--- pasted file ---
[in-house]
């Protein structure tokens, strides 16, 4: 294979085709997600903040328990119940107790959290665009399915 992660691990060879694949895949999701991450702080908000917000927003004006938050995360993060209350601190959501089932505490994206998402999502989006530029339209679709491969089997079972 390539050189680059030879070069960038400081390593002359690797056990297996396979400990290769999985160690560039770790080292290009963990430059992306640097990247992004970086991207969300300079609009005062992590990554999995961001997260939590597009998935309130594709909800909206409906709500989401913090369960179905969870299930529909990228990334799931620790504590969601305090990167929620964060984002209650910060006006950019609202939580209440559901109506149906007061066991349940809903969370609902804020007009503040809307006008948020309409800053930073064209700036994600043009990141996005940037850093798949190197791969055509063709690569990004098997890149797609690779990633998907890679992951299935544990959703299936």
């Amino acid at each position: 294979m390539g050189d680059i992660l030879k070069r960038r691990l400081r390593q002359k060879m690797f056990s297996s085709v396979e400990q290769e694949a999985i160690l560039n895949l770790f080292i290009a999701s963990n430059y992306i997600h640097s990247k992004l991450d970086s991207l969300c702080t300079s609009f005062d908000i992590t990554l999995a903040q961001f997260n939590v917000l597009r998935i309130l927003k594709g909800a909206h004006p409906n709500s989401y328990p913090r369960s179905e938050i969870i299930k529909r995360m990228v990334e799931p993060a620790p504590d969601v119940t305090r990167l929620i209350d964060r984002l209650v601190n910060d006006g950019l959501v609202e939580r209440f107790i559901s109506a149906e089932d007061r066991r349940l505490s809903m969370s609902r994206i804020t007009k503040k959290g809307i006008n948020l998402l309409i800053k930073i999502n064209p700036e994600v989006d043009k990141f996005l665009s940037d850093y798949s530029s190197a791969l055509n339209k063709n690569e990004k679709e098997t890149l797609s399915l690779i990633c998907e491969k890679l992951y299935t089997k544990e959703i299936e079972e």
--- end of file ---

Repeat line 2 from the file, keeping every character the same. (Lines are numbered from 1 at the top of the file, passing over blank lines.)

């Protein structure tokens, strides 16, 4: 294979085709997600903040328990119940107790959290665009399915 992660691990060879694949895949999701991450702080908000917000927003004006938050995360993060209350601190959501089932505490994206998402999502989006530029339209679709491969089997079972 390539050189680059030879070069960038400081390593002359690797056990297996396979400990290769999985160690560039770790080292290009963990430059992306640097990247992004970086991207969300300079609009005062992590990554999995961001997260939590597009998935309130594709909800909206409906709500989401913090369960179905969870299930529909990228990334799931620790504590969601305090990167929620964060984002209650910060006006950019609202939580209440559901109506149906007061066991349940809903969370609902804020007009503040809307006008948020309409800053930073064209700036994600043009990141996005940037850093798949190197791969055509063709690569990004098997890149797609690779990633998907890679992951299935544990959703299936």